Why would the military have any sort of heightened interest (i.e. an interest greater than the states or the national federal government) in punishing child molesters?
The paper does bring up an interesting point. It makes sense to distinguish the military and civilian systems of justice if, in this instance, there are other distinguishing factors; if the military's definition of rape is different in an important fashion from the civilian legal code, that could justify different punishments...
Anyone have the relevant expertise?
The military has a heightened interest in punishing all sorts of crime.
I was once at a debate where a speaker critical of a book kept noting errors contained in the foot notes. The author finally said, "If all you can do is point out some typos, I'll remain pretty confident in the conclusions contained in my book."
[In reference to my statement that child molestation doesn't seem any more offensive to unit cohesion than to society as a whole:] Statements like those are what I hate about con law. No basis in evidence. No surveys of soldiers. Just an empty statement based solely on the inner life of the speaker. Unfortunately, it's exactly the type of statement that passes as "analysis" in Supreme Court opinions.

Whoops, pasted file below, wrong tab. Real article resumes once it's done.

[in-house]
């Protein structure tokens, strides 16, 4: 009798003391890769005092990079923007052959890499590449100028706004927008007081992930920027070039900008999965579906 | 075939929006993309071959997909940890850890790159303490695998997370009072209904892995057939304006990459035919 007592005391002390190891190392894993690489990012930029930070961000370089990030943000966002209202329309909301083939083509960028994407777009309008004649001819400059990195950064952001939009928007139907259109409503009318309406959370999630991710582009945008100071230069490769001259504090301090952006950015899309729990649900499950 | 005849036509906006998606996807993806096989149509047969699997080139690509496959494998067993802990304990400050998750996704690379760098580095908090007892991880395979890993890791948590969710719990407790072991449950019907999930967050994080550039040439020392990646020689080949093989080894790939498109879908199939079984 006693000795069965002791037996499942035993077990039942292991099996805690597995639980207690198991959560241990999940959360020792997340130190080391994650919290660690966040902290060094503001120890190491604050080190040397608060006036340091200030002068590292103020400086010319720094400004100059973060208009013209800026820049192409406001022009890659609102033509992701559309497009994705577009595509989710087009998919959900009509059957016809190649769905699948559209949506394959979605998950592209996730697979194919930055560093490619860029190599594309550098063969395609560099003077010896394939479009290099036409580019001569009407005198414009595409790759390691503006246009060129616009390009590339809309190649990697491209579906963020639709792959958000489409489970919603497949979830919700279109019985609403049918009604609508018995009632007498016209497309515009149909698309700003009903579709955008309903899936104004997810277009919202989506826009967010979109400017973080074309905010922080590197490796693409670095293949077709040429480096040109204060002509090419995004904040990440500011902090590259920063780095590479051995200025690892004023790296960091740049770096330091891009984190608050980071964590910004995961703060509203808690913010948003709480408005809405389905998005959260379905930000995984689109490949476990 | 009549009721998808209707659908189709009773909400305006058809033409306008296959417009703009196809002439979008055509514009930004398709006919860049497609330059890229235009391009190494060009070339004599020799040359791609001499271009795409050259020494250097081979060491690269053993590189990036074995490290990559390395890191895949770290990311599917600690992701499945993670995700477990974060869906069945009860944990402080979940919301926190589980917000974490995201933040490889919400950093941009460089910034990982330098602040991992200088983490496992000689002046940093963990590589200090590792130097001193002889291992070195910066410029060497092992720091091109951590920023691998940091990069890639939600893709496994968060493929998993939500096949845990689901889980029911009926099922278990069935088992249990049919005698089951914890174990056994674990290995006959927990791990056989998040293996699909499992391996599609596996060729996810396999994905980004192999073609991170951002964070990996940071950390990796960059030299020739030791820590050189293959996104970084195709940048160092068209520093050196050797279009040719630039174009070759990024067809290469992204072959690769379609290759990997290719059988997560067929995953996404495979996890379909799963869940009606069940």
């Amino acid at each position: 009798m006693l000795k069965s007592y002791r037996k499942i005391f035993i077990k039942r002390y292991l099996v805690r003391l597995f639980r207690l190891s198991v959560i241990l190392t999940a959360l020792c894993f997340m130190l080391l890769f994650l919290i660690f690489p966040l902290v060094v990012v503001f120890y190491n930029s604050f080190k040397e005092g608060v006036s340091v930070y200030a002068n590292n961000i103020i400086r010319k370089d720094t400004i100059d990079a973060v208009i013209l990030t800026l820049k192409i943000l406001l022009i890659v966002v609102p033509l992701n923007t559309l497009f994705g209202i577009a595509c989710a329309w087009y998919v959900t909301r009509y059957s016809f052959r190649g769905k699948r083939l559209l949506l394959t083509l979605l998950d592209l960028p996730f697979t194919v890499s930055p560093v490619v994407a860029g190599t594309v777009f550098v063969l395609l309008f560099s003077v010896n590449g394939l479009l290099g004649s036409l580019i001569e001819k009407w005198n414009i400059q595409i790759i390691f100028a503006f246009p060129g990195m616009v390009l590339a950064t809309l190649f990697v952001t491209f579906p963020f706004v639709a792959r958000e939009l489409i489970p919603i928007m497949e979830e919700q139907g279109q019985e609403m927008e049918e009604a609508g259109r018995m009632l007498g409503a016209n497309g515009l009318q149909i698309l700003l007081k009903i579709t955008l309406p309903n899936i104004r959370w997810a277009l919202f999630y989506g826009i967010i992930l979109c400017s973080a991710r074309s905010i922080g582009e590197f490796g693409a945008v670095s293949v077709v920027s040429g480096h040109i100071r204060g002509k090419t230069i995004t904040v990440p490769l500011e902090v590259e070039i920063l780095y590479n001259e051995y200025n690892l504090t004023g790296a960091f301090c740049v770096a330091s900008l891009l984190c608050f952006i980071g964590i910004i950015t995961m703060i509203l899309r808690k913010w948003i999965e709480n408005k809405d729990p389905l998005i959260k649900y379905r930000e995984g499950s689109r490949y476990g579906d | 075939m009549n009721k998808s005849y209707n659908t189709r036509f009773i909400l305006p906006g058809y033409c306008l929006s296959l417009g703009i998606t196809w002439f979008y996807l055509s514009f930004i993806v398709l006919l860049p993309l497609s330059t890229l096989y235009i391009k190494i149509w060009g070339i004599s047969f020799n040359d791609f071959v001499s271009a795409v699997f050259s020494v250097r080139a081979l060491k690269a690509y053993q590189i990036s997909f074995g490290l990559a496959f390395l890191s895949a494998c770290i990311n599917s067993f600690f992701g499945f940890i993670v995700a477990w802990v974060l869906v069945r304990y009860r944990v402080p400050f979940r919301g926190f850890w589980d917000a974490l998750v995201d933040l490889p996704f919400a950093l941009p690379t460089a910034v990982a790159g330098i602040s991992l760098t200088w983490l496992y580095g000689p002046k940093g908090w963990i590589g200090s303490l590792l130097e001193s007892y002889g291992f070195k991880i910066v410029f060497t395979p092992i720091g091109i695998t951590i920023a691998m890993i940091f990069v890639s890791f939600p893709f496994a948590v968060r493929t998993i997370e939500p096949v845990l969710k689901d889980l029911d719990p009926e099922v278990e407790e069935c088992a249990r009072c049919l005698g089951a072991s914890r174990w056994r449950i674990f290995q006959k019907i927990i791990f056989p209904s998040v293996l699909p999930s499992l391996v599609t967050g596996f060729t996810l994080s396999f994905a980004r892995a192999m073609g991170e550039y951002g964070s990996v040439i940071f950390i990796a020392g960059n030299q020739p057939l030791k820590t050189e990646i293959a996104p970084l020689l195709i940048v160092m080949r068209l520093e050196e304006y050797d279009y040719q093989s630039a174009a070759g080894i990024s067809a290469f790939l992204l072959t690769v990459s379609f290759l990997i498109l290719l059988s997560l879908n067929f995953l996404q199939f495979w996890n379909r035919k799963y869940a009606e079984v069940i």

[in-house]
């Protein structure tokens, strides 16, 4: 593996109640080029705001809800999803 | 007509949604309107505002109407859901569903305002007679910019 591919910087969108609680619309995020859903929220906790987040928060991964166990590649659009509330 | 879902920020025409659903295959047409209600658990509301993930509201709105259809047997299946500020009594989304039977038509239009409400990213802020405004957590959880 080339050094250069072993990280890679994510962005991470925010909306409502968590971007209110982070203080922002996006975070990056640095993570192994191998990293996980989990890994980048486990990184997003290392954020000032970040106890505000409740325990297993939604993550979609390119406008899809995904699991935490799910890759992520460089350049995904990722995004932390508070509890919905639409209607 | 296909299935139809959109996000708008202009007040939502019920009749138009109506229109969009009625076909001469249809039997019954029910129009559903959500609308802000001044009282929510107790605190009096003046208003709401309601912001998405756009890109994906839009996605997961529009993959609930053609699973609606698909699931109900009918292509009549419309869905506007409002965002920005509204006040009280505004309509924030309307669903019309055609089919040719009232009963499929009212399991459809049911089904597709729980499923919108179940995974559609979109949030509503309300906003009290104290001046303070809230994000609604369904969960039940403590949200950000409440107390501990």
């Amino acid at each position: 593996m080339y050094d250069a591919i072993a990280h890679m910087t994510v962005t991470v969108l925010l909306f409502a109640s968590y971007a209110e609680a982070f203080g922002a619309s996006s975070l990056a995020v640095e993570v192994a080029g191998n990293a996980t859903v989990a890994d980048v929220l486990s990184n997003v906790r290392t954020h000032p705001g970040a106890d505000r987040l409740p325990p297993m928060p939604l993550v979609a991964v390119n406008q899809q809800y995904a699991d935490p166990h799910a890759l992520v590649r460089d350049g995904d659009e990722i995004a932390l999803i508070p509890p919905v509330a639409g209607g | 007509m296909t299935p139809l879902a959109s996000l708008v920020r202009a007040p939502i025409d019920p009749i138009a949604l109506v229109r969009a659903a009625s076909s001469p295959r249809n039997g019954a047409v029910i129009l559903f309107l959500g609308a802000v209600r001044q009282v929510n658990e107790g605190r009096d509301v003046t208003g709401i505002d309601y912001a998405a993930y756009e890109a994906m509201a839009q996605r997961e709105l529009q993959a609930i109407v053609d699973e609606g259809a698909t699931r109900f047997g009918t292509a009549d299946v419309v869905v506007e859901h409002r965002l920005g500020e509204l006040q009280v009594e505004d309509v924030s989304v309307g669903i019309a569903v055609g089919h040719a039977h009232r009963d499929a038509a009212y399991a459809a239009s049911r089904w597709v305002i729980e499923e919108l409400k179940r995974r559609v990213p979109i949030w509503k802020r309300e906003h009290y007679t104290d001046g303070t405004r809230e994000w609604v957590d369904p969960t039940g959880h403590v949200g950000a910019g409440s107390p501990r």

If Mr. Yung's premise is correct, could the USMJ be amended so that it authorizes the imposition of forms of punishment against servicemembers found guilty of capital crimes that are universally recognized to be prohibited by the Eighth Amendment? Drawing and quartering? Disembowelling alive? Beheading? Public dissecting? Burning alive?
[e]nlistment is a contract; but it is one of those contracts which changes the status; and, where that is changed, no breach of the contract destroys the new status or relieves from the obligations which its existence imposes. By enlistment the citizen becomes a soldier. His relations to the State and the public are changed. He acquires a new status, with correlative rights and duties; and although he may violate his contract obligations, his status as a soldier is unchanged.
common-law contract rules do not apply to military pay and benefits. Military benefits are determined by statute and regulations, not from a contractual relationship with the government.
The military is also allowed to try soldiers in ways that would NEVER be allowed in the civilian context.
The UCMJ's policy objectives are so different from those of normal crimimal law